European high-yield market coming of age

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The European high-yield market has grown very strongly in recent years, with record issuance of $107bn from our speculative-grade rated companies in 2013. We believe that it would take a major market setback for this not to be exceeded in 2014, with Figure 1 showing H1 2014 issuance of $88bn running well ahead of $65bn in H1 2013. With LTM issuance running at about $130bn, full year issuance at this level would imply approximately 20% growth from 2013.

The pace of issuance in 2014 is even more notable given the absence of Turkey and the CIS from the markets. Issuance from these regions was over $8bn in 2013, but fell to essentially zero from mid-2013 with the advent of tapering by the US Fed (followed by regional political turmoil). The high-yield markets have isolated these and other emerging market woes, and focused rather on the combination of improving European credit fundamentals (with low default rate), and the search for yield – although this thesis is being tested given the recent escalation in geopolitical risks. The strong growth of the high-yield market in 2014 has also occurred in the face of renewed competition from the leveraged loan market.


Bank-to-bond structural transformation nearing completion

The strong growth of the European high-yield market over the past three years has been driven primarily by the refinancing of (previously unrated) bank/CLO-funded LBOs in the capital markets. The capital structure for those companies was initially put in place in the 2005-2007 LBO boom. Figure 2 shows that this structural transformation has slowed down as it nears completion.


Despite the reduced flow now coming from this structural market change, we rated 37 new bond issuers in H1 2014, which was more than the 33 new issuers in the same period of 2013 (and compared to 65 for the whole of 2013). Despite the greater number of new issuers, Figure 3 shows that the $24bn coming from new issuers in H1 2014 was 27% of total high-yield issuance volume, a lower percentage than the 34% ($36bn issuance) for the whole of 2013. This is mainly because there has been a high level of repeat issuance, in large part as companies with outstanding bonds have been refinancing them to benefit from the current ultra-low rates environment.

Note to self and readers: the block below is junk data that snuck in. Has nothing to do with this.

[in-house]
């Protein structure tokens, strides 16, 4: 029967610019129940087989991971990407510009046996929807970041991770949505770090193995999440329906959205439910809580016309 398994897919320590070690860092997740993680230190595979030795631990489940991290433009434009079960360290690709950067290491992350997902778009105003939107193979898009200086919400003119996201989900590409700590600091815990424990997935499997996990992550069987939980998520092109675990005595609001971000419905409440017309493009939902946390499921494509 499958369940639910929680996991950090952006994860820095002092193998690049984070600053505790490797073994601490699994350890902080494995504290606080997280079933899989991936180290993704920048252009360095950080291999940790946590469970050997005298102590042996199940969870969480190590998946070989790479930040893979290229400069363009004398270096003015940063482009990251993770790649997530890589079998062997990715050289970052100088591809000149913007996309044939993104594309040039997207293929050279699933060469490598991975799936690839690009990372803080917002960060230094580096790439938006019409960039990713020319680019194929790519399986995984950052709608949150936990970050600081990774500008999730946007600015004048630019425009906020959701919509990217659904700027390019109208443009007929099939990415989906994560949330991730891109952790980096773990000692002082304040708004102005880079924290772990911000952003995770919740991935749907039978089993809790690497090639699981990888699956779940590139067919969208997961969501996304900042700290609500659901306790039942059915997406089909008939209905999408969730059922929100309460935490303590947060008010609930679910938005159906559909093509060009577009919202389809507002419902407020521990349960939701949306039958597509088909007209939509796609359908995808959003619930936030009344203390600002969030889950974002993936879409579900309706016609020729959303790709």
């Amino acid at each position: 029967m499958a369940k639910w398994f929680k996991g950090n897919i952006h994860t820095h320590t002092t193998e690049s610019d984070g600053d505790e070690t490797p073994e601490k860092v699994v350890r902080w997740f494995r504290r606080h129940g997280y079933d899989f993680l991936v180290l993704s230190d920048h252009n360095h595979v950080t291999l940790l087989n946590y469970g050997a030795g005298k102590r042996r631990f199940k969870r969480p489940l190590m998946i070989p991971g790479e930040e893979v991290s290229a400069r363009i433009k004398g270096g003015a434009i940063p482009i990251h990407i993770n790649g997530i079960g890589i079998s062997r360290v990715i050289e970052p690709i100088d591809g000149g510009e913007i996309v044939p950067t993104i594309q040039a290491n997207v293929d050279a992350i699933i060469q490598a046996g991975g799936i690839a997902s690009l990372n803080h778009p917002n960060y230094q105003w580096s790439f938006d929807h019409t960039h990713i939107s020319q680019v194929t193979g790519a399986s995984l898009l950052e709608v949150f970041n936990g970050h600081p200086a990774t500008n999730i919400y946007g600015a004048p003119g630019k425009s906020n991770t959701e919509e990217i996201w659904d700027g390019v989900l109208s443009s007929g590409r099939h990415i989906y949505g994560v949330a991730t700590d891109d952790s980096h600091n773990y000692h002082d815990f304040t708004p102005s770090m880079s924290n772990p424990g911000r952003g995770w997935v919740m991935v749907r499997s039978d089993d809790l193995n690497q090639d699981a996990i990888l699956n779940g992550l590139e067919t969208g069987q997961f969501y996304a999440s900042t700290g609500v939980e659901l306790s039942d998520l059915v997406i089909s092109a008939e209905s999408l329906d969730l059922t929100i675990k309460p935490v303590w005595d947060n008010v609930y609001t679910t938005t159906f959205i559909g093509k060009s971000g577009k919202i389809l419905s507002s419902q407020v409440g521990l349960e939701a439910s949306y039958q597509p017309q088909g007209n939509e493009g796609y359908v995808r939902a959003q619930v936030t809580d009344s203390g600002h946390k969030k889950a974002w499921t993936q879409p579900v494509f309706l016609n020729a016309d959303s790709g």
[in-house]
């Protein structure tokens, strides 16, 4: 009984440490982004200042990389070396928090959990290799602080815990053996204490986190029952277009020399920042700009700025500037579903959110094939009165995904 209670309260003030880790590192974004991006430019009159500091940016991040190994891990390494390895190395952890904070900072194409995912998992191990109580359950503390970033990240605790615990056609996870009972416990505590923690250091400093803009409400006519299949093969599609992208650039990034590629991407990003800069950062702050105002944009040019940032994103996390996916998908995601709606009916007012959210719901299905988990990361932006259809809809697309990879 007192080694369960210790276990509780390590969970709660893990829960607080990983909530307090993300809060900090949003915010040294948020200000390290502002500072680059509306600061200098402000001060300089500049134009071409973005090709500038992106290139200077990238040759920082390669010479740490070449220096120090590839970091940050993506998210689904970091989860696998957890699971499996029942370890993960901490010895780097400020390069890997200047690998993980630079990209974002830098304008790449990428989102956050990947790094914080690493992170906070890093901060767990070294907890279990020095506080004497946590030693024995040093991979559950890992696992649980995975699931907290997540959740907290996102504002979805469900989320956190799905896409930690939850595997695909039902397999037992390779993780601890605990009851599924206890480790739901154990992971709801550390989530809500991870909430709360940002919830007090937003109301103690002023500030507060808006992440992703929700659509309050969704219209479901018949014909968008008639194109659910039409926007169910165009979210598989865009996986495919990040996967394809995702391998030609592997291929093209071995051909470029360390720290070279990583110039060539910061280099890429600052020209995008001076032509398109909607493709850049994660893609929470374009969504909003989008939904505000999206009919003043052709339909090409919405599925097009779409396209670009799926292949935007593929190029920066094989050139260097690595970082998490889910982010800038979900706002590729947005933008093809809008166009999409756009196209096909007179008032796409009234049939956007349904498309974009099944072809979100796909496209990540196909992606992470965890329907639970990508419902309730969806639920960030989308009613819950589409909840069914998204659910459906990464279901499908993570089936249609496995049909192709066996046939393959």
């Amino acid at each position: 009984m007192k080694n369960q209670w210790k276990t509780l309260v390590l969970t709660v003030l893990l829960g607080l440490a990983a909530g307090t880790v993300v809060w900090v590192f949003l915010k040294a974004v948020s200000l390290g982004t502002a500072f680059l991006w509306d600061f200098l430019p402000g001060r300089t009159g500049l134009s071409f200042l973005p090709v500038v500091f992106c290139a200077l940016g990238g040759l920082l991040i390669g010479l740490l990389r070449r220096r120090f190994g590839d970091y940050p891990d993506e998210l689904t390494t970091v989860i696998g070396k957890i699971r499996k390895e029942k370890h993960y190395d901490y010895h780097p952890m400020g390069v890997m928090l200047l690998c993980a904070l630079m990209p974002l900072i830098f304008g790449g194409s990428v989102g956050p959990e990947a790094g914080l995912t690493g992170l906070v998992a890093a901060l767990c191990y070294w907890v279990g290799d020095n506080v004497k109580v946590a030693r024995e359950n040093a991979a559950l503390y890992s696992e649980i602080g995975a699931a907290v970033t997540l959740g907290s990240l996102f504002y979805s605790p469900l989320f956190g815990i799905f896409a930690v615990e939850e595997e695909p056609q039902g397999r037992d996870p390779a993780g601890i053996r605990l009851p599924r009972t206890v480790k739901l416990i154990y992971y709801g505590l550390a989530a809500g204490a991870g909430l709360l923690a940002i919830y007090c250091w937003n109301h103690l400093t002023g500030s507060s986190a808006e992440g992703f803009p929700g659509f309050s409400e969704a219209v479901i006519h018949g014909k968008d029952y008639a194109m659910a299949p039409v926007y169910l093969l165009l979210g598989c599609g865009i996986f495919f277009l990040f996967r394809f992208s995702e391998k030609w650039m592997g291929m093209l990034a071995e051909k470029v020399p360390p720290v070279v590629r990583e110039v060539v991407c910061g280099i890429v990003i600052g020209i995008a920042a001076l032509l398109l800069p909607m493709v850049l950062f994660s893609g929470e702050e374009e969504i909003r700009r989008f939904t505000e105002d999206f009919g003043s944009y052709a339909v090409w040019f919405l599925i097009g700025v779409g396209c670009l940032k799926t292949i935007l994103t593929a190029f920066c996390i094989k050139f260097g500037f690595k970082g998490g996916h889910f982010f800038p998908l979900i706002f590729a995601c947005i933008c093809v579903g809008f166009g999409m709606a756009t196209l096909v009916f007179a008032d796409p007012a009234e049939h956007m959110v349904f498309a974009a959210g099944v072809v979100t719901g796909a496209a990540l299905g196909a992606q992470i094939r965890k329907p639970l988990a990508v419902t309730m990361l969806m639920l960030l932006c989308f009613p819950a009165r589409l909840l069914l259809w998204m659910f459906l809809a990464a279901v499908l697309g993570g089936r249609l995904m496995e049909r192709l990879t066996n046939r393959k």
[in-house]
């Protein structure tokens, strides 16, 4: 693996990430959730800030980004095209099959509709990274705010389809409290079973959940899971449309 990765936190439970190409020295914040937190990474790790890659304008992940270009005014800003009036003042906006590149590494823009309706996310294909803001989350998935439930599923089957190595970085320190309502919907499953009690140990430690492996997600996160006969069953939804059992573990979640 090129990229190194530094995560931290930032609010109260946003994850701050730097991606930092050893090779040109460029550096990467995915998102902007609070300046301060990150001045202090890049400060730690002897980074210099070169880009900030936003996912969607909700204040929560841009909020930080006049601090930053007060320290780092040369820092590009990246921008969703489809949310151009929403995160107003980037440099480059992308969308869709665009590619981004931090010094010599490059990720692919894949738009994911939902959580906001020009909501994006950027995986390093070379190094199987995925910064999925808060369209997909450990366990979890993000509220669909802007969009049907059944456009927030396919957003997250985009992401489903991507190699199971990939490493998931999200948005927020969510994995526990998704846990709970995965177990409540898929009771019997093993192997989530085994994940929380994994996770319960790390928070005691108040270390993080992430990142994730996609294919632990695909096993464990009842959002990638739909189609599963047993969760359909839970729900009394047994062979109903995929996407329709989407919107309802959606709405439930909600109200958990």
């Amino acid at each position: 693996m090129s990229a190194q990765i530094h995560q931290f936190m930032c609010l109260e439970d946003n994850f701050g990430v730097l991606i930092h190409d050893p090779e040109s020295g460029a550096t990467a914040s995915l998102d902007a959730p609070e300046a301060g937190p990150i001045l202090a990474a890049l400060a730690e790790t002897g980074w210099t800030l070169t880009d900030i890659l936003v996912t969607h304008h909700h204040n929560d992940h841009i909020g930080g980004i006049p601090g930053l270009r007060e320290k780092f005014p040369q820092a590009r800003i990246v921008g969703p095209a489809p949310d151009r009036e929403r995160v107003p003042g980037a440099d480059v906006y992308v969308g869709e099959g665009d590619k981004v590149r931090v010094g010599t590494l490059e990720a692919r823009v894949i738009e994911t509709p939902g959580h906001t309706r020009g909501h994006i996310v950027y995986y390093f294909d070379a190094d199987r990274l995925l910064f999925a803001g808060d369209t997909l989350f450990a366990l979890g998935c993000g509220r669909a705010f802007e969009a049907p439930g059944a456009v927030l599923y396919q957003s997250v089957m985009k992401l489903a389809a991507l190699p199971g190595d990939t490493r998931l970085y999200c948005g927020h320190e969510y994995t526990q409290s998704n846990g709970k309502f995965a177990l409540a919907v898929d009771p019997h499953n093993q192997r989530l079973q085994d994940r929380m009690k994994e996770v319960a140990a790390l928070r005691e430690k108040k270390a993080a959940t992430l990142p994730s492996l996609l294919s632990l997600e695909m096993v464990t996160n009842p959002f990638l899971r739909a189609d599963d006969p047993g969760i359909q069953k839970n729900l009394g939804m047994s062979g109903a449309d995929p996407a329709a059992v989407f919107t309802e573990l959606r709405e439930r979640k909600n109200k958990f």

Average new-issuer bond size also fell to $502m from $559m in 2013, excluding the distortion created by the record-breaking volumes issued for the Altice/Numericable acquisition of the French mobile telco SFR. We have also seen a recent trend for smaller companies to tap the high-yield market. However, this has recently taken a pause, with only 12% of new-issuer bonds in the first half of 2014 being from companies with Moody’s-adjusted Ebitda below $100m, compared with 17% in 2013.

Wide range of companies, including many LBOs, taking advantage of active high-yield markets

Given the above trends, Figure 4 shows that the European speculative-grade rated universe is now dominated by LBOs, which are predominantly rated in the B category. There is also a significant fallen angel component at Ba1, mostly positioned just below investment grade. Figure 5 shows that the largest European markets are the UK, Germany and France.


Issuance has also been supported by the return of confidence in the euro area periphery. Figure 6 shows that high-yield issuance of $26bn from the euro area periphery in H1 2014 (comprising 30% of all EMEA issuance) has already surpassed the full year 2013 figure of $24bn (22% of all EMEA issuance), with the pace stepping up in Q2 2014 (largely owing to the series of bonds issued by Wind).


M&A activity has also contributed to the higher volumes – most notably the Altice acquisition of SFR, reportedly the largest ever LBO – although refinancing remains the primary use of bond proceeds.

Increasing share represented by telco industry